“Given the allegations that have been made regarding the nature and validity of PQPR’s debt, litigation creditors may seek to expand powers to allow the trustee to conduct an investigation,” Rosenberg said.

Avi Moshenberg, an attorney in the Texas fraudulent conveyance lawsuit against Jones, told an Aug. 1 Chapter 11 hearing for Free Speech Systems that he supports granting a trustee investigative powers. and the appointment of an unsecured creditors’ committee.

“We will certainly consider adding all the necessary protections and forces to allow a transparent process for this debtor and Alex Jones and his fictitious entities to be thoroughly investigated so that there is oversight. and transparency and ultimately so that the Sandy Hook families can bring Alex Jones and company to justice by liquidating these claims and recovering them,” Moshenberg said.

The bankruptcy court gave Free Speech until Aug. 29 to file more information about his financial affairs.

Committee appointment

Committees representing unsecured creditors are a very common feature of large Chapter 11 cases. And while a committee is not usually appointed in small business bankruptcy cases, the case of Free Speech Systems is unique, a said Donald L. Swanson, bankruptcy attorney and shareholder of Koley Jessen.

A committee of unsecured creditors, which would likely be made up of the parents of Sandy Hook victims suing Jones and Free Speech, would have an official role in the case. Official commissions usually get their legal fees paid by the debtor.

Ha Minh Nguyen, a lawyer with the Office of the United States Trustee, the Justice Department’s bankruptcy watchdog, previously suggested during a free speech bankruptcy hearing this month that a committee of people suing Jones and Infowars might need to be trained.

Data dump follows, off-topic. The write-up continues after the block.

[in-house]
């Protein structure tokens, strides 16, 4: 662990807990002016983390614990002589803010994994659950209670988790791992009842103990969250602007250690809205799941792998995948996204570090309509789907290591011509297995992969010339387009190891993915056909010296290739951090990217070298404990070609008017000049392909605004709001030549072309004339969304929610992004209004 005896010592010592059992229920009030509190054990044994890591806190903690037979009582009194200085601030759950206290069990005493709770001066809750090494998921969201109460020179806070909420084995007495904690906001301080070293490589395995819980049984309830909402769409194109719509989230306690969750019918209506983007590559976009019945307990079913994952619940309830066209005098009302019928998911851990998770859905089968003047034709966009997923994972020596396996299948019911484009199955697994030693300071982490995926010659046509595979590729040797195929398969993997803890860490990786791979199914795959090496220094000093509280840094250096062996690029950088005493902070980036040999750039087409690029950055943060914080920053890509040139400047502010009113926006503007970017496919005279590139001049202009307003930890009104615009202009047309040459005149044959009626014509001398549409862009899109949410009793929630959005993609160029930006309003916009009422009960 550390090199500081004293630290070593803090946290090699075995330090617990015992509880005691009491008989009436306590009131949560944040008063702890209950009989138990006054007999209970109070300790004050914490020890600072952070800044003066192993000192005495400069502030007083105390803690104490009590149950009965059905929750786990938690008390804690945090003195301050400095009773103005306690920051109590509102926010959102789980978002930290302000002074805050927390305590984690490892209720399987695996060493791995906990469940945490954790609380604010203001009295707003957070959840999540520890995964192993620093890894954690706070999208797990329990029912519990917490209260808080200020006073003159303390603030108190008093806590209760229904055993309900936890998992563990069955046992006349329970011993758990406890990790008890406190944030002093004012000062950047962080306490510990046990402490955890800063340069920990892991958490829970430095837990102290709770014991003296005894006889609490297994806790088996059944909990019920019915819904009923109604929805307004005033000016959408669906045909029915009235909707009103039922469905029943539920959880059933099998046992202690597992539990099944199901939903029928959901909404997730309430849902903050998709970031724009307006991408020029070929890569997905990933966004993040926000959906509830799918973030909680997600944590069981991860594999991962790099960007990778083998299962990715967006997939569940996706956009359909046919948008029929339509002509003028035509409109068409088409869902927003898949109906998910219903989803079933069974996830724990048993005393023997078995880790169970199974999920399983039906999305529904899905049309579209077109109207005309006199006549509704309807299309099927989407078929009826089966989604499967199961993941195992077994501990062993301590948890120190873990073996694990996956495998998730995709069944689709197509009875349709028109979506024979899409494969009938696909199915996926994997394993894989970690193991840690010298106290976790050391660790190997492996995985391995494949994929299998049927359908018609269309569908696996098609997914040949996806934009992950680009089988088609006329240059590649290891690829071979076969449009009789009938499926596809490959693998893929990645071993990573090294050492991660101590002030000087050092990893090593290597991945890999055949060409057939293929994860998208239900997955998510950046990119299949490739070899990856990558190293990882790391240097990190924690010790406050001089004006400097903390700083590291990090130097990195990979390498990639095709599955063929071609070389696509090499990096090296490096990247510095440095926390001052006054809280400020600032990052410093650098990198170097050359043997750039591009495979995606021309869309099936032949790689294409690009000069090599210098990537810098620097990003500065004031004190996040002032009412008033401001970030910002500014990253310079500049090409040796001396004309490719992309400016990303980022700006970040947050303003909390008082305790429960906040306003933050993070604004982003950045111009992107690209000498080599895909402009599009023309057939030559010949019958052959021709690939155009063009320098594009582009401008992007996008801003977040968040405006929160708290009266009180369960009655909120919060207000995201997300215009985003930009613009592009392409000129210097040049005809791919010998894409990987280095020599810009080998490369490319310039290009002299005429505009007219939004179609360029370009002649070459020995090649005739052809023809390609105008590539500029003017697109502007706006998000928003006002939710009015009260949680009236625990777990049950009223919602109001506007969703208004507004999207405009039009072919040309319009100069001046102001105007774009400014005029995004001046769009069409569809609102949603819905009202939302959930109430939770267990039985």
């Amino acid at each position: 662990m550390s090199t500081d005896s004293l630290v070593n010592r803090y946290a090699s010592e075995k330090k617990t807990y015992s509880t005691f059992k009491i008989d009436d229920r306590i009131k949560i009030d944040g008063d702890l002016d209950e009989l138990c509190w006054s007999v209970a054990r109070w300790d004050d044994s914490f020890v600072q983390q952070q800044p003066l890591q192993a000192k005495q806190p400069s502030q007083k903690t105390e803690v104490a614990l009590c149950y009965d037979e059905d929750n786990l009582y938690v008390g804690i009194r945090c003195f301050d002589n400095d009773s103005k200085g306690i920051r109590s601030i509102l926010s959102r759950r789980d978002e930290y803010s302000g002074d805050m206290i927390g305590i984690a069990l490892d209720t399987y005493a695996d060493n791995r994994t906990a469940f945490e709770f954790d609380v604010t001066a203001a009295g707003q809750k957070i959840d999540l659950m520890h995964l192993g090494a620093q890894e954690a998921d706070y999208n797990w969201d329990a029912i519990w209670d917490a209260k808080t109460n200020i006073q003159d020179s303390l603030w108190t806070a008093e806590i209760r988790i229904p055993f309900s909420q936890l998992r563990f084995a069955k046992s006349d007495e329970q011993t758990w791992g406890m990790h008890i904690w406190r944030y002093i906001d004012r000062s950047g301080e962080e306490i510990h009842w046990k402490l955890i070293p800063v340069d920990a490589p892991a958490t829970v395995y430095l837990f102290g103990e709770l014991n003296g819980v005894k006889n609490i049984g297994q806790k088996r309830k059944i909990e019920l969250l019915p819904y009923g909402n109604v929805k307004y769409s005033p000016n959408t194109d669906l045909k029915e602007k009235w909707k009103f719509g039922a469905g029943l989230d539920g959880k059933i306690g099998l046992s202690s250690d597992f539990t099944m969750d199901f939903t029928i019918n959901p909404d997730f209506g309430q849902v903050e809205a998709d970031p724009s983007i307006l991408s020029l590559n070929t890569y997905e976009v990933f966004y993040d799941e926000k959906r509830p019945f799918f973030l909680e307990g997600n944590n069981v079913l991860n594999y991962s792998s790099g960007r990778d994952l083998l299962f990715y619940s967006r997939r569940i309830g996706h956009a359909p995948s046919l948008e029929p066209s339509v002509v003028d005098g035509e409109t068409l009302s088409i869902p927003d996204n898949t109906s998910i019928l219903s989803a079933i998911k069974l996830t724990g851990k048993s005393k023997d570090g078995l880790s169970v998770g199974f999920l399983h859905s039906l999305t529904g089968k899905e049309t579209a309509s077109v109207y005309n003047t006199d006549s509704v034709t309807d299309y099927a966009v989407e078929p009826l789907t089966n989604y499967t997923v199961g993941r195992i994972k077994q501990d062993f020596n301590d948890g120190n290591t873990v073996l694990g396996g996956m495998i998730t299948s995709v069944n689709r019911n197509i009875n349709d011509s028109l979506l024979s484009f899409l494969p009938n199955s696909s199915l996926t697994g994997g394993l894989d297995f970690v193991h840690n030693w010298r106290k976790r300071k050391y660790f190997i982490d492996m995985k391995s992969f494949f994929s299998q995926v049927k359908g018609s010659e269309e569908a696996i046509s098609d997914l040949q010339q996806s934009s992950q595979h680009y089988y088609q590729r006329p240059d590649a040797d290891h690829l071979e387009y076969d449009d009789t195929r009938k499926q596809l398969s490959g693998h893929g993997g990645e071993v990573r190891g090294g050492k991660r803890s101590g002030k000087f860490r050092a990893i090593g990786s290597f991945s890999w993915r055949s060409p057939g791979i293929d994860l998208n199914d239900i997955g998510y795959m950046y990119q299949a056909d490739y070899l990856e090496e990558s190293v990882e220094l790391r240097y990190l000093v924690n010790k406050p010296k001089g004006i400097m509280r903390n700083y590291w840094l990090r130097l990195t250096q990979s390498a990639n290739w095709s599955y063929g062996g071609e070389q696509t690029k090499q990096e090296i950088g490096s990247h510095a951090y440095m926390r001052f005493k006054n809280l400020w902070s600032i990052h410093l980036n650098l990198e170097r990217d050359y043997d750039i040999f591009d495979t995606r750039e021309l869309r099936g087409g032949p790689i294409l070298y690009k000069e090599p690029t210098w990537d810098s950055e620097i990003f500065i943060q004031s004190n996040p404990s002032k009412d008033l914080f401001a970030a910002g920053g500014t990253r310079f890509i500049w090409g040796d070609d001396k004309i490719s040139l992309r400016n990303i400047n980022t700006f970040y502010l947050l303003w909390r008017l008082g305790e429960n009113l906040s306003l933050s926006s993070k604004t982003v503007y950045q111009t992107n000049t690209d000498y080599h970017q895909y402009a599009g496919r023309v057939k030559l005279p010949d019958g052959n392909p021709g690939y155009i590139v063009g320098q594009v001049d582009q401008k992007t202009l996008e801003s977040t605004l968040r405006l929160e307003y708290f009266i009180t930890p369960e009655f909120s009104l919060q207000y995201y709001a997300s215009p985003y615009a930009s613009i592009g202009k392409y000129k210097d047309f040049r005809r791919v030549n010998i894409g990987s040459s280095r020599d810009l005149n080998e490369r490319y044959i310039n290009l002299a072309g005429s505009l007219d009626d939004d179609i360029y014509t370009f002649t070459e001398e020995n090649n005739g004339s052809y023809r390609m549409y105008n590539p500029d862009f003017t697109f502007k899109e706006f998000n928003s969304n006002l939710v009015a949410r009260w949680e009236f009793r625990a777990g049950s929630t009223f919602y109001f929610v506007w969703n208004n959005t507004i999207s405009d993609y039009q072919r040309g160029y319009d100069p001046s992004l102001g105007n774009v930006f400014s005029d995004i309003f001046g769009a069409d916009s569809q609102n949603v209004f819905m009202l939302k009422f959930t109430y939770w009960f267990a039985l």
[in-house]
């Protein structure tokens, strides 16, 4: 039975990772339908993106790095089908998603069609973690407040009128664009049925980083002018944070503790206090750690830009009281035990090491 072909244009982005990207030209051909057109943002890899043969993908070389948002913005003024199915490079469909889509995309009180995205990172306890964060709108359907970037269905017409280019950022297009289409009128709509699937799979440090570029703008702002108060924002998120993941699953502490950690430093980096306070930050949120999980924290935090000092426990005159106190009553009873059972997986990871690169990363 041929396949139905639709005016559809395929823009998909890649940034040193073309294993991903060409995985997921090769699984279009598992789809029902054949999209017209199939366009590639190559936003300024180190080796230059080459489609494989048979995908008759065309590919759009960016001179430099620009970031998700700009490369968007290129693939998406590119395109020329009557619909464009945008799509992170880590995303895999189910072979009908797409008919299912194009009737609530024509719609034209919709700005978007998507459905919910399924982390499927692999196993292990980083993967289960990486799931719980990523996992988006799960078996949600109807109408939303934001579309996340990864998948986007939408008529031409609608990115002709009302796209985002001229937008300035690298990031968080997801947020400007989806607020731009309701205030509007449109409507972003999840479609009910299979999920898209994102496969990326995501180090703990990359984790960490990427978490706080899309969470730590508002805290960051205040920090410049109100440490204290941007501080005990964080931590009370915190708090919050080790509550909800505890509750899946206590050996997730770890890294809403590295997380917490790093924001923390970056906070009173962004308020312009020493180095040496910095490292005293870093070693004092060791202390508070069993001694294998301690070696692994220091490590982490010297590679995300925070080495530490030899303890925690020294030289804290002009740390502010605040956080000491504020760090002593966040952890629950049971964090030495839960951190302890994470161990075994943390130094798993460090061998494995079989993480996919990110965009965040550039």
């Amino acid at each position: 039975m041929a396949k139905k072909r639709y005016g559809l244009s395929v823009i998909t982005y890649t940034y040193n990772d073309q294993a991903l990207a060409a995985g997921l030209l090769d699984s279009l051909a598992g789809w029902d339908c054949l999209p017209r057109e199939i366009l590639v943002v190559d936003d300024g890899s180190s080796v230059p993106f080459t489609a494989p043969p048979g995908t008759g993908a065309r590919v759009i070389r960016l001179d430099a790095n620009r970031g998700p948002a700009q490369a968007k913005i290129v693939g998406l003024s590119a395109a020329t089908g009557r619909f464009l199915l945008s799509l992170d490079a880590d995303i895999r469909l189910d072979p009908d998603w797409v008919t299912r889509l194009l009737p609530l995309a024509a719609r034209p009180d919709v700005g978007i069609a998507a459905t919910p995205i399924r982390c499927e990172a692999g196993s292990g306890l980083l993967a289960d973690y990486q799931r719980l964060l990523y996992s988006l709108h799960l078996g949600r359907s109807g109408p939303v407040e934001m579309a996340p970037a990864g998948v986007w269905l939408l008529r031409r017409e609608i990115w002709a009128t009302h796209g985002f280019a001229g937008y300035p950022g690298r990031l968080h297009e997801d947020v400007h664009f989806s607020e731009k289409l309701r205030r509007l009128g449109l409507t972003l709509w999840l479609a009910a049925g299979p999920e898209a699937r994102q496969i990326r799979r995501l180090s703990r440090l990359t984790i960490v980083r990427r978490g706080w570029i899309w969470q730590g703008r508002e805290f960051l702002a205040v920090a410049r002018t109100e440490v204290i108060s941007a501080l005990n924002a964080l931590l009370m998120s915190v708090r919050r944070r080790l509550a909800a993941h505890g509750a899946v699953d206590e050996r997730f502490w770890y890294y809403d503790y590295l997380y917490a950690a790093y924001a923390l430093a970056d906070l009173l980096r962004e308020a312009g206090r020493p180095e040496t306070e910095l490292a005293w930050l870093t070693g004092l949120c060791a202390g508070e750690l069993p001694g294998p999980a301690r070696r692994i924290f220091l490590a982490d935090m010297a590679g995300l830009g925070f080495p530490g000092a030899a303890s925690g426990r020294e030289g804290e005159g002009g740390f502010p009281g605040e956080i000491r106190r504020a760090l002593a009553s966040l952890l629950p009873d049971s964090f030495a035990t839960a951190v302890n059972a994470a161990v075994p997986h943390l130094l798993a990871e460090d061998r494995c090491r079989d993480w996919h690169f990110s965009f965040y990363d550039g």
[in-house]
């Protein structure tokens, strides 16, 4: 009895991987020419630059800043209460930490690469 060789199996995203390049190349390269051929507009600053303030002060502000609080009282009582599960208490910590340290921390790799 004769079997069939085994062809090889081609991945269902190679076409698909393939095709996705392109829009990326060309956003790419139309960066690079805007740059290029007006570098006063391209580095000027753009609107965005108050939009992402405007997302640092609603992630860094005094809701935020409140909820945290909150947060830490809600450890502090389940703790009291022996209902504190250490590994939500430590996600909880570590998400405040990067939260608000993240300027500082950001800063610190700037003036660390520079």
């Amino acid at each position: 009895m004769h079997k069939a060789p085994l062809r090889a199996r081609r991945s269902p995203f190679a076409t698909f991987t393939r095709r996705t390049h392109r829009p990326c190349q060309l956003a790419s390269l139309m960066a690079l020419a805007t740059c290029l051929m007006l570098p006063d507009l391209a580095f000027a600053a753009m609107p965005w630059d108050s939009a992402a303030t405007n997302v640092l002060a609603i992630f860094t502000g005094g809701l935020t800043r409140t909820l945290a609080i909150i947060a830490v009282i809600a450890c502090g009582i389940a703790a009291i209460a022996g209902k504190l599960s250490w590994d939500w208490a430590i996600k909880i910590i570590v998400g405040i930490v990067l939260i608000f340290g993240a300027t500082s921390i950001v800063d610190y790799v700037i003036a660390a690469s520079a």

A cause to appoint such a committee should be shown to the judge for it to be appointed, Rosenberg said.

“In this particular case, unsecured creditors as a combined class have a lot at stake,” Rosenberg said. “Besides the PQPR, they are by far the largest class of creditors. Given the scope of their claims and the large number of class members, it may be advantageous in this case for the litigation creditors to request the appointment of a committee to defend their collective interests.

More soon

While there is already a looming question over whether punitive damages resulting from libel judgments can be overturned in a small business bankruptcy case, a battle could also be brewing over whether the Texas constitution allows for the capping the punitive indemnity of $45.2 million.

Andino Reynal, Jones’ attorney, told Bloomberg Law on Monday that punitive damages are capped at $1.5 million by Texas law. But Mark Bankston, one of the plaintiffs’ lawyers, told Bloomberg Law that his team did not believe the punitive damages caps were constitutional as they applied to their case and that they would litigate that issue. “if necessary”.

Free Speech Systems is also facing a request for relief from the automatic bankruptcy code stay for Sandy Hook families so they can spend their day in Connecticut courts. This question will likely be heard later this month.